That’s a mouthful, isn’t it?
I recently needed to migrate a couple of Wowza Streaming Engine tenants on a baremetal server that was getting long in the tooth, and was getting rather expensive. These tenants were low-volume DVR or HTTP transmuxing customers, with one transcoding customer that required some more CPU power. But this box was idle most of the time. So I decided to move it over to AWS and fire up the box only when necessary. Doing this used to be a cumbersome process with the AWS command-line tools that were Java-based. The current incarnation of tools is quite intuitive and runs in Python, so there’s not a lot of insane configuration and scripting to do.
You may recall my post from a few years back about multi-tenant virtual hosting. I’m going to expand on this and describe how to do it within the Amazon EC2 environment, which has historically limited you to a single IP address on a system.
The first step to getting multiple network interfaces on EC2 is to create a Virtual Private Cloud (VPC) and start your EC2 instances within your VPC. “Classic” EC2 does not support multiple network interfaces.
Once you’ve started your Wowza instance within your VPC (for purposes of transcoding a single stream, I’m using a c4.2xlarge instance), you then go to the EC2 console, and on the left-hand toolbar, under “network and security” is a link labeled “Network Interfaces”. When you click on that, you have a page listing all your active interfaces.
To add an interface to an instance, simply create a network interface, select the VPC subnet it’s on, and optionally set its IP (the VPC subnet is all yours, in dedicated RFC1918 space, so you can select your IP). Once it’s created, you can then assign that interface to any running instance. It shows up immediately within the instance without needing to reboot.
Since this interface is within the VPC, it doesn’t get an external IP address by default, so you’ll want to assign an ElasticIP to it if you wish to have it available externally (in most cases, that’s the whole point of this exercise)
Once you have the new interface assigned, simply configure the VHosts.xml and associated VHost.xml files to listen to those specific internal IP addresses, and you’re in business.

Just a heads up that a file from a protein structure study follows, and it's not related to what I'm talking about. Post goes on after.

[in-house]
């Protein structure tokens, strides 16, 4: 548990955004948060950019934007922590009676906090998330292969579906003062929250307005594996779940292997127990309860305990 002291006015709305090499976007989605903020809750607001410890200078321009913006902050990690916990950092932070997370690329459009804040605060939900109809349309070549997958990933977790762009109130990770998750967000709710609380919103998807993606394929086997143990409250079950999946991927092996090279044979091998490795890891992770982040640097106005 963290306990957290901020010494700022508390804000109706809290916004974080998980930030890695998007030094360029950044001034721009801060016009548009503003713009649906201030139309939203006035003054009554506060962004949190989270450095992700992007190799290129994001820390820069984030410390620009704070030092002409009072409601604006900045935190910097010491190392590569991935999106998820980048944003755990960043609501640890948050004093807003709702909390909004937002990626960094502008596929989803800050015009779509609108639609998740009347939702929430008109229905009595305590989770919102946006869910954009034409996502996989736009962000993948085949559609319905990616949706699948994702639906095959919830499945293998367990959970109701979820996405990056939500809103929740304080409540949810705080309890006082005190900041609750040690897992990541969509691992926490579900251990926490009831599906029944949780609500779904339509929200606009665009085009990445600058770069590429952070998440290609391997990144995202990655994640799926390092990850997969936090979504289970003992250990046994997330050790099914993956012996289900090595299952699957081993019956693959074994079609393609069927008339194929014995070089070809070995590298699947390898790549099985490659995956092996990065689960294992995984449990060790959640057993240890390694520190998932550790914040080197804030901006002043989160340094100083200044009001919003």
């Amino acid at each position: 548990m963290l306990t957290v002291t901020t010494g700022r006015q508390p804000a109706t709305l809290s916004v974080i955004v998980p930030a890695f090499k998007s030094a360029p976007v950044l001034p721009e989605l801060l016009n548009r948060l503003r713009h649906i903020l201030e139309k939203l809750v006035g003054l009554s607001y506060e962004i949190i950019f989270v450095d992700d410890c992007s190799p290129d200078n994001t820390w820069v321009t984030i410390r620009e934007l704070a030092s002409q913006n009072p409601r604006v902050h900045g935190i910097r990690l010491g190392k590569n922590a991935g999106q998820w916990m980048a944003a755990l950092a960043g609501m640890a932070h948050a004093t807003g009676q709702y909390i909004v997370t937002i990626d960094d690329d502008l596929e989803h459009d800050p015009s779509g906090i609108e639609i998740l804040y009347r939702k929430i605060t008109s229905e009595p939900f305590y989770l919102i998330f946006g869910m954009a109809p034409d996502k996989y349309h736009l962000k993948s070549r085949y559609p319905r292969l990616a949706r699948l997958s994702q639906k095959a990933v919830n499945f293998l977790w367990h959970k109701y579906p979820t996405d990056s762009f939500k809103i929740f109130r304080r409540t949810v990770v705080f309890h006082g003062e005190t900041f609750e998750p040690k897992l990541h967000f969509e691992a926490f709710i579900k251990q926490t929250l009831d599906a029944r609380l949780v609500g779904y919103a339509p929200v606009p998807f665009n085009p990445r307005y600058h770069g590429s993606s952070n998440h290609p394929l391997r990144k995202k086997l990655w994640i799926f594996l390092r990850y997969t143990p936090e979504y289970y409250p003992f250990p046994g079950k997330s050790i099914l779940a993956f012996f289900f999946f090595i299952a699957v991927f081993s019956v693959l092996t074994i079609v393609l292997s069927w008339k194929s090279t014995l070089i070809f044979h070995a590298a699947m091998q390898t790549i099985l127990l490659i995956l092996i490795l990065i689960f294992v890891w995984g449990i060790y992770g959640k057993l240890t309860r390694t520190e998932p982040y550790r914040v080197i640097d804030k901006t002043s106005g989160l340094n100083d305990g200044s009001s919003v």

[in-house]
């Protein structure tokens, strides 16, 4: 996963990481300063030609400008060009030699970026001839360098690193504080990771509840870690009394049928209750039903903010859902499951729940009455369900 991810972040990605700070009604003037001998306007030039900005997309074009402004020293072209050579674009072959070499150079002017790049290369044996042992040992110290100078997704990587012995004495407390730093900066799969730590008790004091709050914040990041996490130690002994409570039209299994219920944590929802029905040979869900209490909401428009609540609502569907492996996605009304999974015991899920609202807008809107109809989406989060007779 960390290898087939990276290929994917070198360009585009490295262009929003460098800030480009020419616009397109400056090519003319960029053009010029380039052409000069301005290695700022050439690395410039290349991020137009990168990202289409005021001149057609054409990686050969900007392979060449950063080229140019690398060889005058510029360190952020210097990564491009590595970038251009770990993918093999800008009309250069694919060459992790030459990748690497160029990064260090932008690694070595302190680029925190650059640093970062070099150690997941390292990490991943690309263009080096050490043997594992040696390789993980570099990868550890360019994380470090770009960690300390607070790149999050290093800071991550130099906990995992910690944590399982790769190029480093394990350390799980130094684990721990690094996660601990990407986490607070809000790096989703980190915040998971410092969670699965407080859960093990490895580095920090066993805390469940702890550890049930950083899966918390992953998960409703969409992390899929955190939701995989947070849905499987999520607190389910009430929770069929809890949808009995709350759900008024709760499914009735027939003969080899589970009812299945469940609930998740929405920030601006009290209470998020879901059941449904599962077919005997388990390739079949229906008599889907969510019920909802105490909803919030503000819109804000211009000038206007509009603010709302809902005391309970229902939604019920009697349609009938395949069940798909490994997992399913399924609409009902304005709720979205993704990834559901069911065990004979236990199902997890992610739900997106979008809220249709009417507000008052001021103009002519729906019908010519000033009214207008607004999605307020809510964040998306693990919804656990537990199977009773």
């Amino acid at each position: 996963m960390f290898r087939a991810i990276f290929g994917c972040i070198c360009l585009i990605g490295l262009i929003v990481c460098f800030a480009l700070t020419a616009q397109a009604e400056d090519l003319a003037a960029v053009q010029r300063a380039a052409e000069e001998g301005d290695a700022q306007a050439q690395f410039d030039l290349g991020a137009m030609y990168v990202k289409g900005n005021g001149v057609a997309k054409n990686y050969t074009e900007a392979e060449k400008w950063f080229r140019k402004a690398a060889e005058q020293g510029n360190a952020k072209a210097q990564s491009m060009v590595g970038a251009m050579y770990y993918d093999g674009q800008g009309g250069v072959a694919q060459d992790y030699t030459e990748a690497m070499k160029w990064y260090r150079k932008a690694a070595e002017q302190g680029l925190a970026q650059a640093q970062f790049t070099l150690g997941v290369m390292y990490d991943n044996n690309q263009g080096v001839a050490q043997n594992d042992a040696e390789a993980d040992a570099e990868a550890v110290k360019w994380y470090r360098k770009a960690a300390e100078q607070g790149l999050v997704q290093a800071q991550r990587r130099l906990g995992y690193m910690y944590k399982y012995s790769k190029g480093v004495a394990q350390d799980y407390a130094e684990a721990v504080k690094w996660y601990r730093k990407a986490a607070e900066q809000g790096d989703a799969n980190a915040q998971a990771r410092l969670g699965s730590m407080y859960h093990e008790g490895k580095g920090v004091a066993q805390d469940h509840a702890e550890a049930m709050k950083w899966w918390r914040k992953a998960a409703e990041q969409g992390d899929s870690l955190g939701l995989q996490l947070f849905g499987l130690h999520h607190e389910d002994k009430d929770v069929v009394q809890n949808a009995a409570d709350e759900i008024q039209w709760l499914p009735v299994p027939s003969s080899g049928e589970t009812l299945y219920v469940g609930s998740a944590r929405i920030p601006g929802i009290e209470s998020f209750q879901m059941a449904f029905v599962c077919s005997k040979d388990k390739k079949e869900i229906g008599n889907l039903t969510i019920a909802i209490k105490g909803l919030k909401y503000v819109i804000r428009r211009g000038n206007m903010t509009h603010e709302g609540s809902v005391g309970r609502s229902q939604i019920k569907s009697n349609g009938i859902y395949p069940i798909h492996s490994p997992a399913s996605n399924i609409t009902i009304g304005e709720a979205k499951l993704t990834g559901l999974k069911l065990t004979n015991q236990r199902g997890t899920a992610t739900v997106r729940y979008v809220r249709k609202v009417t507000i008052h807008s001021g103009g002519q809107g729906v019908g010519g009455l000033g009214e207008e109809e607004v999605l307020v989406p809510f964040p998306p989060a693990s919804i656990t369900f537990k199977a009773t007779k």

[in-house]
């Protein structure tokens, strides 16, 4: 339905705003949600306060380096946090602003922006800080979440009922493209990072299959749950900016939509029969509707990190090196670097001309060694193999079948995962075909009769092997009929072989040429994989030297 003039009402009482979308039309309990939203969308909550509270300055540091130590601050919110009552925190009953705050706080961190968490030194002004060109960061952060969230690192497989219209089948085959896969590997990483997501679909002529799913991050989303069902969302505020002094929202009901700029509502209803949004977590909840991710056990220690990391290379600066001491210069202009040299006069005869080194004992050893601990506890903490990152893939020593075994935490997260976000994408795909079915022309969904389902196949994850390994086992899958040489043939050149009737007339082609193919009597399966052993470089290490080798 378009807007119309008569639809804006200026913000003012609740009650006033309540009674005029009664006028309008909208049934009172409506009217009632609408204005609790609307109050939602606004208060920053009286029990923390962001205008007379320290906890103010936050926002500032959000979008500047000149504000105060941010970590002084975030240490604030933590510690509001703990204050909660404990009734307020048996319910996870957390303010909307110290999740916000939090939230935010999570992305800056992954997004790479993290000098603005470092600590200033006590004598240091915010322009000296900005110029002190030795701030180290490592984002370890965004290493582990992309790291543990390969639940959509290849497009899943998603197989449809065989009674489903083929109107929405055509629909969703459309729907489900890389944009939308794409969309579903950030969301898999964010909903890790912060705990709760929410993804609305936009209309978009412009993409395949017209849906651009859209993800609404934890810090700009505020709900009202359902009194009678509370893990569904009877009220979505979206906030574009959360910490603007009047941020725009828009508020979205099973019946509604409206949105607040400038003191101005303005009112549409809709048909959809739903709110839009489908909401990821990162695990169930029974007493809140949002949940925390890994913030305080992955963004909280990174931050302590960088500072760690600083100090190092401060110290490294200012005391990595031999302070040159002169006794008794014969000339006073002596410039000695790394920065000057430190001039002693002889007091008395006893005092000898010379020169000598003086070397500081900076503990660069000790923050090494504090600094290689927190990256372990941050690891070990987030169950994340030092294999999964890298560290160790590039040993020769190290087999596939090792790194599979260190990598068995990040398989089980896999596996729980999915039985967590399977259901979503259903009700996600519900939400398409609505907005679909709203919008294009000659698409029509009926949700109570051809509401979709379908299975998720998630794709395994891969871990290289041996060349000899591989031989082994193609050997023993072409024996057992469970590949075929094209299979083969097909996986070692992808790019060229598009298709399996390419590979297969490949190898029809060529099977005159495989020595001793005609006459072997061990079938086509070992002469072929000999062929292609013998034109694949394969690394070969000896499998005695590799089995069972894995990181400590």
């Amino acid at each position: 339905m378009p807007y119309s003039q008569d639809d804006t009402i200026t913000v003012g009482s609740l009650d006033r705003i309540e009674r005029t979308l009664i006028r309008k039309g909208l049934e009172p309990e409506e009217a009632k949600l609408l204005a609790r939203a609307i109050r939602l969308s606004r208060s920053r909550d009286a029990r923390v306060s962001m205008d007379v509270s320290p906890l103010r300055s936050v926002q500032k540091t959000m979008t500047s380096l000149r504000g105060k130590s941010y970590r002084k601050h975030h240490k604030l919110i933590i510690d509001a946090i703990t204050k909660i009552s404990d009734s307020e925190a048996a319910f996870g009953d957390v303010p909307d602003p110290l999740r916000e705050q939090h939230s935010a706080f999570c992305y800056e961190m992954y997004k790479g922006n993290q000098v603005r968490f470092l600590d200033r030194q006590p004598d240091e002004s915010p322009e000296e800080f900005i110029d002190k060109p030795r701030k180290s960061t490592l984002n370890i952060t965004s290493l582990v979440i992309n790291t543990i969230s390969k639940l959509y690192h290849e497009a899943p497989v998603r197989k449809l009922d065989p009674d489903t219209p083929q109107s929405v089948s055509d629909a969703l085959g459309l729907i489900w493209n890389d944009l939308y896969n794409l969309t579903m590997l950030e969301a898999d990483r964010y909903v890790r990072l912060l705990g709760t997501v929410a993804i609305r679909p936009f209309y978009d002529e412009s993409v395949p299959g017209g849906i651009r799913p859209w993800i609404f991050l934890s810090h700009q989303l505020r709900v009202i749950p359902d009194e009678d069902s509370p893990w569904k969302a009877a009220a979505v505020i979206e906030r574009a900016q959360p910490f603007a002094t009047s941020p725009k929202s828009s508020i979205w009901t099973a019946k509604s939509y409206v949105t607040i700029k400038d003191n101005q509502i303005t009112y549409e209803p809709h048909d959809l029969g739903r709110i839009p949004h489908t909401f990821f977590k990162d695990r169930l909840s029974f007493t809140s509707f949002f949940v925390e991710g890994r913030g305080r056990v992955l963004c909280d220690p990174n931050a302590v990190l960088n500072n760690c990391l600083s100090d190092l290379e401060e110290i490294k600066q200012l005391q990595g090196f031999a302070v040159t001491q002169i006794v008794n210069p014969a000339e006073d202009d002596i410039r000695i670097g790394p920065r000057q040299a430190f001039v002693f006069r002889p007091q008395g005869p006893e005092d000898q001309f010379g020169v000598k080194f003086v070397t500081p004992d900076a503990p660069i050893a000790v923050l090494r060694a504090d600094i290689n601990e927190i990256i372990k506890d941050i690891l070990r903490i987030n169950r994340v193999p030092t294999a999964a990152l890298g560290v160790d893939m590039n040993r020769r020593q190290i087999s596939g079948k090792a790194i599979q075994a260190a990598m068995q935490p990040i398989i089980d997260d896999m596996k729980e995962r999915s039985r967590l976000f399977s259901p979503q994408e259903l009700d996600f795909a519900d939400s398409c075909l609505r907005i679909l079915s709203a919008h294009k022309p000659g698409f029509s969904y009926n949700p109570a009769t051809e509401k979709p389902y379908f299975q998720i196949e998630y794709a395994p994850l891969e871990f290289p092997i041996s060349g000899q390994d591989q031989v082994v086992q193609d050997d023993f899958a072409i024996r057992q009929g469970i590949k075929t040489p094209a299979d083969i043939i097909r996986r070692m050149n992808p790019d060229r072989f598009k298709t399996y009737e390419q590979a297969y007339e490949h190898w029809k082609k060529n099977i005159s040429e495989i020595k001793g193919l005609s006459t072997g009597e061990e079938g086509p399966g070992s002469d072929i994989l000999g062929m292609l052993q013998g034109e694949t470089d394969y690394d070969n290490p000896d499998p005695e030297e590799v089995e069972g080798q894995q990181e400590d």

As for scheduling the instance? On another machine that IS running 24/7 (if you want to stick to the AWS universe, you can do this in a free tier micro instance), set up the AWS command line tools and then make a crontab entry like this:
30 12 * * 1-5 aws ec2 start-instances --instance-ids i-XXXXXXXX 35 12 * * 1-5 aws ec2 associate-address --network-interface-id eni-XXXXXXXX --allocation-id eipalloc-XXXXXXXX 35 12 * * 1-5 aws ec2 associate-address --network-interface-id eni-XXXXXXXX --allocation-id eipalloc-XXXXXXXX 30 15 * * 1-5 aws ec2 stop-instances --instance-ids i-XXXXXXXX
This fires up the instance at 12:30pm on weekdays, assigns the elastic IPs to the interfaces, and then shuts it all down 3 hours later (because this is an EBS-backed instance in a VPC, stopping the instance doesn’t nuke it like terminating does, so any configuration you make on the system is persistent)
Another way you can use this is to put multiple interfaces on an instance with high networking performance and gain the additional bandwidth of the multiple interfaces (due to Java limitations, there’s no point in going past 4 interfaces in this use case), and then put the IP addresses in either a round-robin DNS or a load balancer, and simply have Wowza bind to all IPs (which it does by default).
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